Joint preservation is the reshaping of the natural bones of the joint using advanced arthroscopic techniques. This surgery may also include bone and cartilage grafting, or microfracturing. Soft-tissue procedures in joint preservation of the shoulder may include a rotator cuff repair; in joint preservation of the hip, a labral repair for femoroacetabular impingement, FAI; and in joint preservation of the knee, a meniscal repair. In select patients, the inside of the bone may require evaluation and treatment endoscopically as well. The goal of joint preservation surgery is to improve how the natural bones work together by removing and/or repairing the abnormal tissues that destroy the cartilage, either from within the joint or from within the bone, or both.

Joint replacement is the removal of the entire joint and its replacement with an artificial device, called an implant. During knee replacement, the bottom part of the thighbone is replaced with a smooth piece of metal and the top part of the leg bone is replaced with a metal tray. Plastic is inserted between the two pieces of metal and an artificial joint is made. An easy way to understand knee replacement is to consider it a very extensive cleaning process of the joint. The joint is cleaned so extensively that a lot of bone is removed. Because so much bone is removed during surgery an implant is required. We as orthopaedic surgeons know that bone removed during surgery cannot be replaced; therefore, some patients may undergo a “partial joint replacement” if the arthritis is only in part of the joint. In the case of the hip, a partial hip replacement may be called a “surface replacement.” It is important to know that these partial types of replacements are not true joint preservation procedures, but rather “bone preserving” procedures that require some form of metal and/or plastic in order for the joint to work after surgery. Common product names for total and partial replacement products are the NexGen Total Knee by Zimmer, the Triathlon Total Knee by Stryker, the Optetrak Logic Total Knee by Exactech, the Oxford Partial Knee by Biomet, the Birmingham Hip Surface Replacement by Smith & Nephew, and the Corail Total Hip by DePuy.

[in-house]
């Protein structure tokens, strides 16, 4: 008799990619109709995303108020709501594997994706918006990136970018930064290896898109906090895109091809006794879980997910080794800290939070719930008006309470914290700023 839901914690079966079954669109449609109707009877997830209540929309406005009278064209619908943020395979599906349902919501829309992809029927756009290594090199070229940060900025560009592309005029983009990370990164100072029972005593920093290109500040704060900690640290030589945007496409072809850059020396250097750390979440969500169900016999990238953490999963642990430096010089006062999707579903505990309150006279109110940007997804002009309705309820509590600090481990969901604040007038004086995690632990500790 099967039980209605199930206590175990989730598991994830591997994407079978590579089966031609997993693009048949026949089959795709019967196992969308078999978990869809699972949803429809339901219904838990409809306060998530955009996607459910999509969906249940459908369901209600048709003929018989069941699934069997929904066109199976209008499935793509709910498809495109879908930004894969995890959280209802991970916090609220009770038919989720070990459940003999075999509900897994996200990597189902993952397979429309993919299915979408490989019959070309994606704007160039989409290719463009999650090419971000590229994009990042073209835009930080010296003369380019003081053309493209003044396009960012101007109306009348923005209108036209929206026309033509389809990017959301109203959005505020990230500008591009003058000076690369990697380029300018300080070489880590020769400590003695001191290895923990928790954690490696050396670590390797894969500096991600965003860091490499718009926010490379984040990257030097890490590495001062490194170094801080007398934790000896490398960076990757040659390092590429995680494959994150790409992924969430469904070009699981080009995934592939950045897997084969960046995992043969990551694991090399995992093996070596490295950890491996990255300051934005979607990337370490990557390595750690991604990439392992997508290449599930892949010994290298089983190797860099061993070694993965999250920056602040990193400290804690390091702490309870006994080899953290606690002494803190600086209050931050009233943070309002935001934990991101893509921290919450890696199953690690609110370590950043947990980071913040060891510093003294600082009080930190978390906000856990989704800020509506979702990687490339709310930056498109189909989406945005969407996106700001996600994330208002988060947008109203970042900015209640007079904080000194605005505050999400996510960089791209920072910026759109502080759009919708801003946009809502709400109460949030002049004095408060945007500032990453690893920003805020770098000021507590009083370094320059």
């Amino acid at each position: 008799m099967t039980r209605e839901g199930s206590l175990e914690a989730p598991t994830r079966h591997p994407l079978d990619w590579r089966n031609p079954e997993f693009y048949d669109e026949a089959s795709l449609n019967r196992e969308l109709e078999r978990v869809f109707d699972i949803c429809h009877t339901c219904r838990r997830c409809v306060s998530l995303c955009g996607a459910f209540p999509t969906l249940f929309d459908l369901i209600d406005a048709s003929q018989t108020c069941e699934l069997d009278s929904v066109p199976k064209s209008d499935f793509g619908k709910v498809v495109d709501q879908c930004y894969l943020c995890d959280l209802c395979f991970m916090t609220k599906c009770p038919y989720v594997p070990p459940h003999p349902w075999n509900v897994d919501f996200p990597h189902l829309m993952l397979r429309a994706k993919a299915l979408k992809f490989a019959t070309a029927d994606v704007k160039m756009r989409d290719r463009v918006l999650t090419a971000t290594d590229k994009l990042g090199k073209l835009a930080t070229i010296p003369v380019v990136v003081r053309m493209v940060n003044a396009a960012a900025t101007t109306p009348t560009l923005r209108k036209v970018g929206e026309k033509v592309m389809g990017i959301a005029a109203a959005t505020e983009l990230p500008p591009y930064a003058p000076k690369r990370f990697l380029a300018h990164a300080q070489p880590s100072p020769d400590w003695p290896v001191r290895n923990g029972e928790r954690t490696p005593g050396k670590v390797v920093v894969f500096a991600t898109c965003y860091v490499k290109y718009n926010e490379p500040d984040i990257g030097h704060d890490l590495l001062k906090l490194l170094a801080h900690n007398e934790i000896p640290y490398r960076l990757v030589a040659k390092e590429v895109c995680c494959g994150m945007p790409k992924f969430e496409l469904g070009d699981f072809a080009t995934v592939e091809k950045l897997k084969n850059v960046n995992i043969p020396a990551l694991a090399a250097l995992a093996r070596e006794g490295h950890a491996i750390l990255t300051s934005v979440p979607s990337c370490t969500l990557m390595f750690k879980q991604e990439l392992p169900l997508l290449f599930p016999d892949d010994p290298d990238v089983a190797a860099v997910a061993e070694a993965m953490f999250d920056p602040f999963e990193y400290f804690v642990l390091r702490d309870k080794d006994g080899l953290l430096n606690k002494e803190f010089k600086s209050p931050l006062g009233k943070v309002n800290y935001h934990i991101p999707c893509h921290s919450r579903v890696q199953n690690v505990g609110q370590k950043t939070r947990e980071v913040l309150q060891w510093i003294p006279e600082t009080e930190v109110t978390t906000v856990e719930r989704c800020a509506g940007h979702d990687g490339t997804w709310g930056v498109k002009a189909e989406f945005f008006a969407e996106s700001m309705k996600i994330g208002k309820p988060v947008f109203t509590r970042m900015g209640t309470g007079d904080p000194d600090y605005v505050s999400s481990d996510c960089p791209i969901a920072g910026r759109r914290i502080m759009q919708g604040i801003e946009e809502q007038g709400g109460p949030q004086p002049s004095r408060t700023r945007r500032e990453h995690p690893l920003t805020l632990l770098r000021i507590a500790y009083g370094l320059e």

At JPIK we only offer joint preservation. Additionally, we educate our patients about their disease and why they should keep their joints if possible. We emphasize the importance of recognizing the early symptoms of arthritis and any contributing factors. More than 500,000 joints are replaced each year in our country, with many more patients in chronic pain having arthritis not bad enough for a replacement. Some of these patients may only be waiting until they can no longer tolerate their symptoms or the joint is completely worn out, bone-on-bone. While joint replacements are safe and effective and can be performed by many orthopaedic surgeons, e.g. in the Kansas area, Kansas City Orthopaedic Institute, KCOI; Carondelet Orthopaedic Surgeons, C-ORTHO; Kansas City Bone and Joint Clinic, KCBJ; or Dickson Diveley Midwest Orthopaedic Clinic, DD-CLINIC, joint preservation is our goal and we encourage patients to make an appointment with us to discuss their chronic pain and disease to determine if joint preservation is an option for them. While there are numerous choices for replacement, there is only one choice for preservation.

The below graph helps many of our patients understand where joint preservation fits in the continuum of care and the importance of seeking treatment early for chronic joint pain.

Am I a Candidate for Joint Preservation?


Joint Preservation Institute of Kansas, LLC
4901 College Blvd. • Leawood, Kansas 66211 • 913-491-3999